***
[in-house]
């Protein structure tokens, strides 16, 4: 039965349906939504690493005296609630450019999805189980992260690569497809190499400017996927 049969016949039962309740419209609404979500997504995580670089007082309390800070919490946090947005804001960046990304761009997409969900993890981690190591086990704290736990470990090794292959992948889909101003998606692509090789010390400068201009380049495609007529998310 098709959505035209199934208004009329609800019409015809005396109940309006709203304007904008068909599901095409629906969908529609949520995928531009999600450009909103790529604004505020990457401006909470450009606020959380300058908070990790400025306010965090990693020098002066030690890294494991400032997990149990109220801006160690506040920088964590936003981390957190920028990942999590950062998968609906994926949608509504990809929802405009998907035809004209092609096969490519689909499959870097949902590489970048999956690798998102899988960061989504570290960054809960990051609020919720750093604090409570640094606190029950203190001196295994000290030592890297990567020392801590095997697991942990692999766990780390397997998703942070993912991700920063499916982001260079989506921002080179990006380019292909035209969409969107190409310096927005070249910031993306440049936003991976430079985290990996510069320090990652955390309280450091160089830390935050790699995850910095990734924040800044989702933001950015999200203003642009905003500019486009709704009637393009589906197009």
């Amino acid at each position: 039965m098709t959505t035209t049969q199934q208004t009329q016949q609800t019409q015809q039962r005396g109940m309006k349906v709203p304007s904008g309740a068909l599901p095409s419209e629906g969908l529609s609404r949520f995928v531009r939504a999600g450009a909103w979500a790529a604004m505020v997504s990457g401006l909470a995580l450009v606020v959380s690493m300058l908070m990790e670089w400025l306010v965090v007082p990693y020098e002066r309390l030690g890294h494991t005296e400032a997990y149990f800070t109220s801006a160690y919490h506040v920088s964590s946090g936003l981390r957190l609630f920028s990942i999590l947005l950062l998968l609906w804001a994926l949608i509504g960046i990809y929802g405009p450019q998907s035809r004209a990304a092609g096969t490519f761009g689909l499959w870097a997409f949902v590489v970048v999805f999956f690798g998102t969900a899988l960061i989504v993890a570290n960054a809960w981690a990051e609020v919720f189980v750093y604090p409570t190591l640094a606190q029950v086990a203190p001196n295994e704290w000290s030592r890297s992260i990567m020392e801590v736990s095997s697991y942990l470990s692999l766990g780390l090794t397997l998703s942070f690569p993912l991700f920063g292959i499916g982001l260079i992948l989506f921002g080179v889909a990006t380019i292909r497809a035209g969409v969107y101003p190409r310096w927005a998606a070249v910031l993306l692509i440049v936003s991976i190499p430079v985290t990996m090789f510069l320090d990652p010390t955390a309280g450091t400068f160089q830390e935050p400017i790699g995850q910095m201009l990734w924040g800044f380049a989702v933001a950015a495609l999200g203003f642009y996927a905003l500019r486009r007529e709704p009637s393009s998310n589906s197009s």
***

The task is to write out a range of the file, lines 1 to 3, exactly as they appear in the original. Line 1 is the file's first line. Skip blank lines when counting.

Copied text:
[in-house]
């Protein structure tokens, strides 16, 4: 039965349906939504690493005296609630450019999805189980992260690569497809190499400017996927 049969016949039962309740419209609404979500997504995580670089007082309390800070919490946090947005804001960046990304761009997409969900993890981690190591086990704290736990470990090794292959992948889909101003998606692509090789010390400068201009380049495609007529998310 098709959505035209199934208004009329609800019409015809005396109940309006709203304007904008068909599901095409629906969908529609949520995928531009999600450009909103790529604004505020990457401006909470450009606020959380300058908070990790400025306010965090990693020098002066030690890294494991400032997990149990109220801006160690506040920088964590936003981390957190920028990942999590950062998968609906994926949608509504990809929802405009998907035809004209092609096969490519689909499959870097949902590489970048999956690798998102899988960061989504570290960054809960990051609020919720750093604090409570640094606190029950203190001196295994000290030592890297990567020392801590095997697991942990692999766990780390397997998703942070993912991700920063499916982001260079989506921002080179990006380019292909035209969409969107190409310096927005070249910031993306440049936003991976430079985290990996510069320090990652955390309280450091160089830390935050790699995850910095990734924040800044989702933001950015999200203003642009905003500019486009709704009637393009589906197009």
């Amino acid at each position: 039965m098709t959505t035209t049969q199934q208004t009329q016949q609800t019409q015809q039962r005396g109940m309006k349906v709203p304007s904008g309740a068909l599901p095409s419209e629906g969908l529609s609404r949520f995928v531009r939504a999600g450009a909103w979500a790529a604004m505020v997504s990457g401006l909470a995580l450009v606020v959380s690493m300058l908070m990790e670089w400025l306010v965090v007082p990693y020098e002066r309390l030690g890294h494991t005296e400032a997990y149990f800070t109220s801006a160690y919490h506040v920088s964590s946090g936003l981390r957190l609630f920028s990942i999590l947005l950062l998968l609906w804001a994926l949608i509504g960046i990809y929802g405009p450019q998907s035809r004209a990304a092609g096969t490519f761009g689909l499959w870097a997409f949902v590489v970048v999805f999956f690798g998102t969900a899988l960061i989504v993890a570290n960054a809960w981690a990051e609020v919720f189980v750093y604090p409570t190591l640094a606190q029950v086990a203190p001196n295994e704290w000290s030592r890297s992260i990567m020392e801590v736990s095997s697991y942990l470990s692999l766990g780390l090794t397997l998703s942070f690569p993912l991700f920063g292959i499916g982001l260079i992948l989506f921002g080179v889909a990006t380019i292909r497809a035209g969409v969107y101003p190409r310096w927005a998606a070249v910031l993306l692509i440049v936003s991976i190499p430079v985290t990996m090789f510069l320090d990652p010390t955390a309280g450091t400068f160089q830390e935050p400017i790699g995850q910095m201009l990734w924040g800044f380049a989702v933001a950015a495609l999200g203003f642009y996927a905003l500019r486009r007529e709704p009637s393009s998310n589906s197009s």